Sunday, May 20, 2007

Finally, a Microsoft-sponsored AOP framework

It came out of the blue. Until the Patterns and Practices group in Microsoft release ThePolicy Injection application block as part of Enterprise Library 3.0, I would have never thought that Microsoft would ever release an AOP framework (or half an AOP frameword anyway). Especially since C# 3.0 and VB.NET 9.0 will introduce extension methods which go at least some of the way to let us inject Cross-cutting Concerns into classes that we don’t own or don’t want to clutter with code.

While mixins give os a way of letting foreign objects implement an interface in an ugly way, extension methods allow us to add new methods to existing classes in a nice looking way. The downside is that extension methods are more limited than mixins. Mixins can contain state, extension methods are just … methods.

AOP frameworks are there to provide two services to the developer: Mixins and interception. So far I’ve talked about mixins, but the Policy Injection application block (PIAB) doesn’t in fact provide mixins capability, only interception. And compared to other AOP frameworks it’s not that feature-rich at all. I still like it and here’s why.

What’s nice about PIAB is the way it’s integrated with the rest of Enterprise Library 3. It comes with ready made handlers that talk to the other blocks: Logging, Exception handling, Authorization, Performance counter, Caching and Validation. These cross cutting concerns cover 90% of what an average enterprise solution needs. And I can add new handlers and insert them into the handler pipeline. Handler code tends to be scattered in funny-named classes. This way it’s easy to organize sensibly.

I can get all that stuff if I’m ready to pay the price. And the price will always be the same (until the CLR starts supporting AOP or we get compile-time AOP like they have in the java world):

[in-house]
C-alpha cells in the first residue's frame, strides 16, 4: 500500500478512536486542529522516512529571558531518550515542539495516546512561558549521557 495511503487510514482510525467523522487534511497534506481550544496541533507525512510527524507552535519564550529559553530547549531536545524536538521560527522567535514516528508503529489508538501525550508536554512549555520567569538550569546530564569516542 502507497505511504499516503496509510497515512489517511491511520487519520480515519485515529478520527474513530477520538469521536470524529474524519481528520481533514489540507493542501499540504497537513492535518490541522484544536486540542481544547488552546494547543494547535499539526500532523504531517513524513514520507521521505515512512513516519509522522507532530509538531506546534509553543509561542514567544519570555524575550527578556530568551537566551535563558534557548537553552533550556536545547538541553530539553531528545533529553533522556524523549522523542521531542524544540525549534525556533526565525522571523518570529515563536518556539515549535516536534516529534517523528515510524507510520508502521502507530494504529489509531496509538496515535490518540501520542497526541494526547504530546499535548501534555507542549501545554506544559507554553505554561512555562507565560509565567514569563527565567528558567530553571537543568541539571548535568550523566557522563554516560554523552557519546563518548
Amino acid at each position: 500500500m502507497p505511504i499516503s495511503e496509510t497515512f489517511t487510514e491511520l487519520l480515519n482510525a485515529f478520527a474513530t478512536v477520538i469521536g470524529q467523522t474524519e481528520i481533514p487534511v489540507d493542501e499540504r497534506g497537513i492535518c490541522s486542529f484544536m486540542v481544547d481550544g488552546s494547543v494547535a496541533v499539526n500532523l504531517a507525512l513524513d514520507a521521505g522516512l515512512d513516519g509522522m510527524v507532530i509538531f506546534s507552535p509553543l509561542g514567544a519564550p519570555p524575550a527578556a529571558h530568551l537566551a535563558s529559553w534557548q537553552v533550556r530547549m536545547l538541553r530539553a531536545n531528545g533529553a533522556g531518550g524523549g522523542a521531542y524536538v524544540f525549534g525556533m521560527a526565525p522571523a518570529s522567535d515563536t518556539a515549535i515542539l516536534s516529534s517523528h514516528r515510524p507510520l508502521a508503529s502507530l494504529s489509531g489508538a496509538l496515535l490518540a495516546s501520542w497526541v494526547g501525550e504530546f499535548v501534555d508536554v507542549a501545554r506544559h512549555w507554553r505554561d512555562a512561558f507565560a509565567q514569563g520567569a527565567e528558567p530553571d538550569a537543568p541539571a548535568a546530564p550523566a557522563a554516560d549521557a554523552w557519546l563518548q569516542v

AOP is forcing us to 1) let our classes inherit from a certain baseclass, in this case MarshalByRefObject or to make all interceptable members virtual and 2) to never instantiate our objects using the new keyword. Instead an abstract factory is provided as part of the AOP framework. An PIAB is no exception to this rule. If you’re planning to plug PIAB into an existing project to get usage logging for example, you’d be forced to replace every instance of

Customer customer = new Customer();


Customer customer = PolicyInjection.Create();

The short term price is doing the search and replace. In the long run, your code gradually becomes more difficult to understand. If someone else from your team doesn’t know the convention to create objects this way, he’ll use “new” and suddenly everybody will be wondering why only some of the customers get intercepted by PIAB.

Mixins are a way to simulate multiple inheritance on an single inheritance runtime. But when PIAB requires us to inherit our business classes from a certain base class, we get no-inheritance instead of single inheritance. That can very well be a price you will be willing to pay, but you need to be aware of this before you decide to use PIAB.

If you’re not willing to pay this price and sell-out on the POCO principles there’s a nice in-between way: You get to choose the base class for your business classes, but then you will only get interception on the members that your class implements from a certain interface, that you specify. Often you’re not in a position to change the base class for foreign classes that you use, so this is a good alternative for those cases. You’ll still have to instantiate using the abstract factory though.

I’m not saying this to critisize PIAB or other AOP frameworks. They are made this way because it’s the only way. They all impose demands that go against POCO. The point is, you’ll want to know the limitations before starting using AOP in general and PIAB in particular. They are almost always mentioned as a footnote on page 64: “Oh by the way, to make any of this work, you’ll have to make all properties virtual and always instantiate objects using our factory.” What if the classes are provided without source code, then I can’t make their members virtual?

Maybe it’s time to reconsider POCO and become less religious about keeping classes clean. I’m looking forward to start using PIAB in the next real world project and to get some hands on experience. Anyway it’s great to know that AOP is moving from the dark-basement-experimental sphere to the enterprise-ready sphere.

For an in-depth discussion of the implementation choices in PIAB, see Ed Jezierski’s post.